When it comes to sleep, it’s all about managing our circadian rhythm which is essentially our inner body clock. Our circadian rhythm is influenced by many things but managing your sleep schedule is the best way of regulating your internal body clock to achieve consistent and restorative sleep.

Whilst it might not always be possible, keeping to consistent times for hitting the hay and waking up is an extremely effective way of helping your circadian rhythm nudge you towards better sleep. If your routine is that good you might even find yourself waking up without needing an alarm – there's a reason it's called your body clock!


Our eyes react to light – simples. And so naturally, when it comes to sleep you absolutely have to think about your lighting setup. Light exposure at the wrong time can suppress melatonin, a sleep-inducing hormone.

Set an alarm to remind you to shut your curtains in the early evening so you can begin to adjust to less light and let the melatonin start to work its magic well before bedtime. If your bedroom is a little on the bright side, investing in some quality blackout blinds, or even just a good quality eye masks, could make your next night's sleep the best yet.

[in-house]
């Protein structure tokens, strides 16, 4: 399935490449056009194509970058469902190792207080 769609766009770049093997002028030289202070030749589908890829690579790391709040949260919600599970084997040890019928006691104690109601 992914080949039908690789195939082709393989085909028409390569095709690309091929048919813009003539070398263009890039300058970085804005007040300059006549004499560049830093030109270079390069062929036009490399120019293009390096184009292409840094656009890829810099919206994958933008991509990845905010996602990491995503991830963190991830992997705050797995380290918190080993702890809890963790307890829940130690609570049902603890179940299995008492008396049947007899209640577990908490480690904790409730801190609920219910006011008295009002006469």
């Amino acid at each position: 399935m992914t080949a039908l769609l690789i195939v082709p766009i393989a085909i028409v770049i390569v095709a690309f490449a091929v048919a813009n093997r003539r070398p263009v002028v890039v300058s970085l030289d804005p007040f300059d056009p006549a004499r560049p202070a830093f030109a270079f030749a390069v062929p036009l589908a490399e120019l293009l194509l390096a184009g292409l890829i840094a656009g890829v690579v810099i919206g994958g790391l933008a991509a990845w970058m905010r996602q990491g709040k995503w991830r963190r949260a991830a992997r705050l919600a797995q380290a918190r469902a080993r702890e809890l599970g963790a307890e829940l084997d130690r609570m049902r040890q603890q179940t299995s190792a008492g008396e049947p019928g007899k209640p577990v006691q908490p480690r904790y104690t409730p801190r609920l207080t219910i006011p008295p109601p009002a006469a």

Diet and exercise

Diet and exercise play central roles in our health and vitality. A healthy diet and exercise regime can work wonders for our physical and mental health, thereby improving our sleep quality.

Working out can reduce stress and tire your body out, helping you to sleep better. The rise and fall in temperature pre and post workout can also help with your body clock, as the fall in temperature helps to trigger sleepiness. But be warned, a high intensity workout too close to bedtime might leave your mind too pumped up to ease into a restorative night's sleep.

In terms of diet, reducing your caffeine, nicotine and alcohol intake is an easy win on the goal towards better sleep as they all impact your rapid eye movement (REM) sleep. In layman’s terms, this means drinking coffee and alcohol or inhaling nicotine will keep you in a lighter stage of sleep if you consume them just before bed. Rather than having a good rest, you’ll have a lighter, more disrupted sleep that will leave you feeling groggy in the morning. So why not swap the coffee or wine for a green tea, instead?

It’s also best practice to have your dinner in the early evening. As well as firing up activity in your brain, which is a nightmare just before bed, eating too close to sleep could leave you feeling too full or having uncomfortable indigestion – not a great recipe for a good bit of shut eye!